Del: I see a lot of overlap between the first wave and the third. Instead of salons, we have stitch ‘n’ bitch. They wrote feminist theory; we’re re-writing it in a way we can understand. They lobbied for suffrage. I think mainstream western culture has gotten so oppressive that third wavers are just lobbying for some sort of cultural survival. One way this manifests is in the final knitted product, the feeling that we made something tangible, despite the horrors we see every night on the news. When your hands are too sad to write, doing something like knitting can be really healing. Lobbying for cultural survival also takes place when a third waver puts her money where her politics are—like by supporting small businesses and buying from people who share her politics.

The third wave, as I understand it, will always be largely white. Supporting people of colour means following the lead of people of colour. And as long as white people are still defining what “third wave” culture is, the third wave will not be a safe space for women of color. I think Rebecca Walker has really gotten the shaft; she was one of the first people out there using the phrase “third wave” and discussing why women don’t want to identify as feminists. But I don’t see her being talked about in the third wave very much. To that end, it is every white third-waver’s job to listen to people of colour, to call out racism and to be called out on it.

As much lobbying for cultural survival as third wavers do, women of colour have had to fight—not lobby, fight—for any sort of survival. Asking them to step into white space when we are not willing to follow their lead is asking way too much.

Katherine: Feminism isn’t made of knitting and vegan muffins; feminism is made of strong, insightful women. And these strong, insightful women—the ones who will publicly identify as feminists—have a tendency to also believe in things like sex positivity and eating organic/vegetarian/vegan food. I think it’s a sign that feminism has become a theoretical ideology as opposed to some kind of a focused political movement that it has gathered a culture around it.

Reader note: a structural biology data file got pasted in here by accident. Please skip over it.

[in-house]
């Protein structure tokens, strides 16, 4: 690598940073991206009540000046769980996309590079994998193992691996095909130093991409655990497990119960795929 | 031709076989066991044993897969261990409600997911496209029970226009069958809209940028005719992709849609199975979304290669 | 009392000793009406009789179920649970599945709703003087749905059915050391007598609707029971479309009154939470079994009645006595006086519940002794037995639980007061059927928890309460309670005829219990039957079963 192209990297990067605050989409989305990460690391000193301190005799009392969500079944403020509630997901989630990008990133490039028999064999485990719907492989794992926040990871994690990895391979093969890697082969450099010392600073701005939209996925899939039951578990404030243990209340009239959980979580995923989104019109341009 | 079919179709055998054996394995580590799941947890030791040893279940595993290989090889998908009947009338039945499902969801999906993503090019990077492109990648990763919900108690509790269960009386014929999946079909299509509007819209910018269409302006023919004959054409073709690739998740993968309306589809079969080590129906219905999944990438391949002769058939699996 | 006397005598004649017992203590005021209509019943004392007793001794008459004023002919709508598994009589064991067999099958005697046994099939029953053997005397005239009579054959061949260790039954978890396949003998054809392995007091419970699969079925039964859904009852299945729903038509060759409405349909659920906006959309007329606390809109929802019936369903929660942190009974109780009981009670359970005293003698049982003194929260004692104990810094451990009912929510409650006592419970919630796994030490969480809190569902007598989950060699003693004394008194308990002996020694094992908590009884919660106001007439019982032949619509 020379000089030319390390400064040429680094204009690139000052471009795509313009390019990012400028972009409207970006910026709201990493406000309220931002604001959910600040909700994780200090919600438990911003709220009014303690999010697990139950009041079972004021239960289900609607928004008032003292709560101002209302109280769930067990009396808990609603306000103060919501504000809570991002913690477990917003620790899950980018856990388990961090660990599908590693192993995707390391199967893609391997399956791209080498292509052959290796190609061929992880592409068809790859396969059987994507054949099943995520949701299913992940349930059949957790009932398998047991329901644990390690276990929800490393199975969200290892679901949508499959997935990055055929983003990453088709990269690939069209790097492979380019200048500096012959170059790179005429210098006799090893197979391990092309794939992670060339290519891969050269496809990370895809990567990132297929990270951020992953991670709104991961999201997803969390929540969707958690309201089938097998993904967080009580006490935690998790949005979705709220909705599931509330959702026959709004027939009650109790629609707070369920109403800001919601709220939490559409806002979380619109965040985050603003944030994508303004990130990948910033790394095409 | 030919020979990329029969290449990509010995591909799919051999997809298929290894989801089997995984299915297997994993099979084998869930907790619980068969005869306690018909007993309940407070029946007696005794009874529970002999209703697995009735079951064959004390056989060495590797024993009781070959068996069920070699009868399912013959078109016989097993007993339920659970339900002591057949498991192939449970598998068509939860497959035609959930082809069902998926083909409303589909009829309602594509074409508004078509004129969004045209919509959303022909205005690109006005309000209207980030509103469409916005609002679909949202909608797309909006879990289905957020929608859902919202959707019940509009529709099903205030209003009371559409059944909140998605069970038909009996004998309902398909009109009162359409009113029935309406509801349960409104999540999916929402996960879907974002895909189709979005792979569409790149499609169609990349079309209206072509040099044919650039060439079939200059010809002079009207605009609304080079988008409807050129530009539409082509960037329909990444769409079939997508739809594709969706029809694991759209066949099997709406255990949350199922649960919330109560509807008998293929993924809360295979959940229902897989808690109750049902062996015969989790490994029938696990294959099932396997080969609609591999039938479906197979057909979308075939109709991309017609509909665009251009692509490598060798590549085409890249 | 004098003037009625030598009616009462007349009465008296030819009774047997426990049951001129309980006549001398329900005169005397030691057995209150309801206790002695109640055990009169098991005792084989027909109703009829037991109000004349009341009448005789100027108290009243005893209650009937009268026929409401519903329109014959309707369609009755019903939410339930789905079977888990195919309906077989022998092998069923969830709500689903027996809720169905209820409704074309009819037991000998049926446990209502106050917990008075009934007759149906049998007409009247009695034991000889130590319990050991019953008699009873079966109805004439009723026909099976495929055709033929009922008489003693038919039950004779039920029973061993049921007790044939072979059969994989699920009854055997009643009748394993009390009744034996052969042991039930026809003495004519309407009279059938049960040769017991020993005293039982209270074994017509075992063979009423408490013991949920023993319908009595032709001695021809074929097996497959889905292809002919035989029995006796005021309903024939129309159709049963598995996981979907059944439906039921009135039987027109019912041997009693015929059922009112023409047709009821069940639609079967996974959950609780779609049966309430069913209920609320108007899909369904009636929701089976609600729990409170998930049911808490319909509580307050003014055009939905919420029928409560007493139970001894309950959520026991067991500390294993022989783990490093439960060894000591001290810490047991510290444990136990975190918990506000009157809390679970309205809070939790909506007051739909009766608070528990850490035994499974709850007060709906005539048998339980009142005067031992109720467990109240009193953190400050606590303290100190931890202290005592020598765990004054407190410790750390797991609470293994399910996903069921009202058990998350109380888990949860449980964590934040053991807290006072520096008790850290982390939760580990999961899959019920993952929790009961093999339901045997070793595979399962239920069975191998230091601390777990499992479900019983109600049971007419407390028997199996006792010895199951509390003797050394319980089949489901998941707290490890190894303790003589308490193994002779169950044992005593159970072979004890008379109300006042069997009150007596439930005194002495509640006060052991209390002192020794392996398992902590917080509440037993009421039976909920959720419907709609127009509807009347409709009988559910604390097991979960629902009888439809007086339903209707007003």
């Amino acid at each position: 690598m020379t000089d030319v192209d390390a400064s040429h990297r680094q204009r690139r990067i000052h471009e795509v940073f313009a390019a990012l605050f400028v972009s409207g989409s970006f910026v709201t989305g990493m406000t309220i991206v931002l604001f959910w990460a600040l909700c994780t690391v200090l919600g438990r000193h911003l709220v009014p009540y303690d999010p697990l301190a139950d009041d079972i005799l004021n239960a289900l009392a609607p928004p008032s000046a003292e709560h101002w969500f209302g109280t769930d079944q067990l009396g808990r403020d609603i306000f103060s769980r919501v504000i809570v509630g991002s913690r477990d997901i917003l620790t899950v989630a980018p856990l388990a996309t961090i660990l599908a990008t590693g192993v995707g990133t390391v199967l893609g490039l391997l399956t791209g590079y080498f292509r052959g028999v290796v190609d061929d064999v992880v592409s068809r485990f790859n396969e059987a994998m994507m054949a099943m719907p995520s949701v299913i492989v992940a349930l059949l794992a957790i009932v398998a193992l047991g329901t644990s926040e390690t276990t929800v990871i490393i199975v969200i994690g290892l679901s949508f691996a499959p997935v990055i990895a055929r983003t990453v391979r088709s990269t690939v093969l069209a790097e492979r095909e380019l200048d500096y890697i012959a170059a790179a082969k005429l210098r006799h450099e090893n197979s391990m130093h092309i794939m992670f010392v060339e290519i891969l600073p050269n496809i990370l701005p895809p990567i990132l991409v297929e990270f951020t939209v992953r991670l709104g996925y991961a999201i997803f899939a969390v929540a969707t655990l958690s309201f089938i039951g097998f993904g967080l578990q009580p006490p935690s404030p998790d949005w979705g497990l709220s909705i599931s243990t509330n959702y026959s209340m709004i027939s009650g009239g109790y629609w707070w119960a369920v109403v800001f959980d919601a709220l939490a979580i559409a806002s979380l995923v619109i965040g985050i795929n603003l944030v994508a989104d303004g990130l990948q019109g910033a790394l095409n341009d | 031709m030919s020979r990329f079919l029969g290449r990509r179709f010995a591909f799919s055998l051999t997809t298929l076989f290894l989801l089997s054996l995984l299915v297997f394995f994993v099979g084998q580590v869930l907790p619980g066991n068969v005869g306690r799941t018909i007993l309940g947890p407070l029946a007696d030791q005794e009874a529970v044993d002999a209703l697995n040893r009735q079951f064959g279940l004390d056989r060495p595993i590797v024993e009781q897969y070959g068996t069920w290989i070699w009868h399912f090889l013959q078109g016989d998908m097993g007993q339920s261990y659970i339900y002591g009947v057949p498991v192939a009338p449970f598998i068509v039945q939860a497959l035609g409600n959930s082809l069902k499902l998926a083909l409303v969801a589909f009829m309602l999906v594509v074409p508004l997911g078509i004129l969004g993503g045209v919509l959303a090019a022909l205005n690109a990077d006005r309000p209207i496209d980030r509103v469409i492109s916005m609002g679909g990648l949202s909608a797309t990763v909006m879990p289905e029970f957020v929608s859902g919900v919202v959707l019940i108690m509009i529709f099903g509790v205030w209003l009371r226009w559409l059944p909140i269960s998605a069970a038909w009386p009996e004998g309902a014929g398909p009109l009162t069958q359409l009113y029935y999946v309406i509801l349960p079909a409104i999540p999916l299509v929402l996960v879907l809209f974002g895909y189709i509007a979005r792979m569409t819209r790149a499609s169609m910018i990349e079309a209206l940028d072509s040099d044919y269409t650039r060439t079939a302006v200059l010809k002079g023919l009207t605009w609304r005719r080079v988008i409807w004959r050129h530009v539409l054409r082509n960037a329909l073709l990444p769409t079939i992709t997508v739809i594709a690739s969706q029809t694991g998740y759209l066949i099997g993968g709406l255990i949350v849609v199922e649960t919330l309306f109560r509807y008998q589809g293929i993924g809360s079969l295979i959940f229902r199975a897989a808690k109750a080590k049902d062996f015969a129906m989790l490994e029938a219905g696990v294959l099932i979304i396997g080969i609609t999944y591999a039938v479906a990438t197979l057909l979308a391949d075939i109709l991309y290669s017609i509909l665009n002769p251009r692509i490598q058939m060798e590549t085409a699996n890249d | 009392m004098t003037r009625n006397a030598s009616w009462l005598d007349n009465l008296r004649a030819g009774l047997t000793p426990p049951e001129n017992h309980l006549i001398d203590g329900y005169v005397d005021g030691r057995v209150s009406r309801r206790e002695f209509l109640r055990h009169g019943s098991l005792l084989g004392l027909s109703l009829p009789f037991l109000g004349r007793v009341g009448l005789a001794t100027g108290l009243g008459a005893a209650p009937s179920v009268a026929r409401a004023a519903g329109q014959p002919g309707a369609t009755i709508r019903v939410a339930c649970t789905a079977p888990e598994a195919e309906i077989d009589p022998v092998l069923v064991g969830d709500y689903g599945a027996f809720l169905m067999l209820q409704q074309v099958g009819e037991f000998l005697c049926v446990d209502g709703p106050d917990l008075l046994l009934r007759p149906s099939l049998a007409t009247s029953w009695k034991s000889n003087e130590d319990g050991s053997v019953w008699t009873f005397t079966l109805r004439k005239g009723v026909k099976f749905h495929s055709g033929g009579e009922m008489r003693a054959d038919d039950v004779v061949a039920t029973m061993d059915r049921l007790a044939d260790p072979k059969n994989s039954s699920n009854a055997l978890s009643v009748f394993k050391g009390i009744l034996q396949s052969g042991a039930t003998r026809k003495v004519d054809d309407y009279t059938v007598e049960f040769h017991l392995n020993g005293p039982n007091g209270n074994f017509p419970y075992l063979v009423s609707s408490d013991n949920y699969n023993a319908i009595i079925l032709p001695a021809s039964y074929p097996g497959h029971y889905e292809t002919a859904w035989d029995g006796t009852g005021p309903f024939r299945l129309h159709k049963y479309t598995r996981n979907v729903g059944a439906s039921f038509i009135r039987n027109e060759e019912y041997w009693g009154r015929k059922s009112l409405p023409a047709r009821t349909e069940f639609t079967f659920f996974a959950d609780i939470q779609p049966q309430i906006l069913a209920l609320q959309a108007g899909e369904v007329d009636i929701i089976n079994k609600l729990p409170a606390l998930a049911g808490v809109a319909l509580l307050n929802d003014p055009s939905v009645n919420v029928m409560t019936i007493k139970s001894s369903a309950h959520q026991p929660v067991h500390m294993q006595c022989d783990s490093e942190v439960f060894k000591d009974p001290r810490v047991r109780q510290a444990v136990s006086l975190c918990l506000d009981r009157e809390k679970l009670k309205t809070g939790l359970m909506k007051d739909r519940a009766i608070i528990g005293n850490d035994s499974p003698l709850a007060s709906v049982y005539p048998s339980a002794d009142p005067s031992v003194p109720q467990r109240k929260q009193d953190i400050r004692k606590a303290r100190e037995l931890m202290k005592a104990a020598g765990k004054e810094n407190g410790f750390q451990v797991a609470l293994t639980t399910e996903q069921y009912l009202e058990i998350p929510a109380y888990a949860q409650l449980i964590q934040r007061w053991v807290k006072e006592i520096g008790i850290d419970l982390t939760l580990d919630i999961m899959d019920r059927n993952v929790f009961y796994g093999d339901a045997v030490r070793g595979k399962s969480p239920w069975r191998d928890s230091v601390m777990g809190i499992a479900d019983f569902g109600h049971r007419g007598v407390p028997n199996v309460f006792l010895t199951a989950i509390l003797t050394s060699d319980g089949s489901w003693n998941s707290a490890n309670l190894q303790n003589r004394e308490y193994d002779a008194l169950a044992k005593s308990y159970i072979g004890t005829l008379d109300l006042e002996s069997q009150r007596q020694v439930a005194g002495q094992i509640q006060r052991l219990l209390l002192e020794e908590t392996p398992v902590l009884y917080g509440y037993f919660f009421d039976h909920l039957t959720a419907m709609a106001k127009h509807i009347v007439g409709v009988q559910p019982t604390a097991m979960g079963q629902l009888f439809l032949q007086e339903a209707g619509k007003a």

Shpyum: This is a great example of how we are still assuming we are unequal. We, as women, are still going around acting as if our power is all sexual, as if our political, social, cultural worth is all based on our sexual attractiveness, decisions, orientation. I understand being proud of our sexuality, but how is it not a giant step back to try and get a job with our breasts instead of our talent?

Constance: I belong to a burlesque troupe in Toronto and these are precisely the issues that get me up in front of the footlights. Without the opportunity to earn a living, women have historically found their sexuality reduced to an item for exchange, either in marriage (sex in exchange for shelter and a meal ticket) or sex work (sex in exchange for money used to buy shelter and a meal ticket).

I’m interested in what women’s sexual expression would be like if they didn’t need the money. Hence burlesque.

Unfortunately, burlesque isn’t an unmitigated feminist success. Most troupes (mine included) perform campy impressions of pin-up girls from the bad old days. Referencing June Cleaver, even in her skivvies, is glorifying a femininity that was toxic for women. And, of course, in stripping down we are encouraging the audience to think of women in a purely sexual manner.

Burlesque does nothing to bring about the substantive change in women’s lives in the way that socialized childcare, true employment equity, pensions for homemakers, and adequate funding for shelters would.

Burlesque is just the roses; we need to attend to the bread too.

Audra Williams works in Ottawa as web editor for the Canadian Union of Public Employees, although her heart is in north-end Halifax. She has never knit a vibrator cozy.